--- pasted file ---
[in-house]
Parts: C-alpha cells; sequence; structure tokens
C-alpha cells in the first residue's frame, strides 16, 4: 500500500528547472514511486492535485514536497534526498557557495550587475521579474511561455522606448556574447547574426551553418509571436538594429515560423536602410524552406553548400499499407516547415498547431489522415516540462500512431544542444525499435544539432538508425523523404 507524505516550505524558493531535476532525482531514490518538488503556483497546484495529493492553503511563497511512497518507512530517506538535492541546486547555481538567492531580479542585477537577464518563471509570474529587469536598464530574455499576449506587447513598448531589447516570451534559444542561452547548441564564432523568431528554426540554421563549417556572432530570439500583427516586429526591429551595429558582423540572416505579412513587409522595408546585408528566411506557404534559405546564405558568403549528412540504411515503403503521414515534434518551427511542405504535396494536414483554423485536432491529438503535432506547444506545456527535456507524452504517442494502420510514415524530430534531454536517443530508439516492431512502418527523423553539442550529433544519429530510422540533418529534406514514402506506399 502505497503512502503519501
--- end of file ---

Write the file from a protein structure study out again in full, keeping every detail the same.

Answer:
[in-house]
Parts: C-alpha cells; sequence; structure tokens
C-alpha cells in the first residue's frame, strides 16, 4: 500500500528547472514511486492535485514536497534526498557557495550587475521579474511561455522606448556574447547574426551553418509571436538594429515560423536602410524552406553548400499499407516547415498547431489522415516540462500512431544542444525499435544539432538508425523523404 507524505516550505524558493531535476532525482531514490518538488503556483497546484495529493492553503511563497511512497518507512530517506538535492541546486547555481538567492531580479542585477537577464518563471509570474529587469536598464530574455499576449506587447513598448531589447516570451534559444542561452547548441564564432523568431528554426540554421563549417556572432530570439500583427516586429526591429551595429558582423540572416505579412513587409522595408546585408528566411506557404534559405546564405558568403549528412540504411515503403503521414515534434518551427511542405504535396494536414483554423485536432491529438503535432506547444506545456527535456507524452504517442494502420510514415524530430534531454536517443530508439516492431512502418527523423553539442550529433544519429530510422540533418529534406514514402506506399 502505497503512502503519501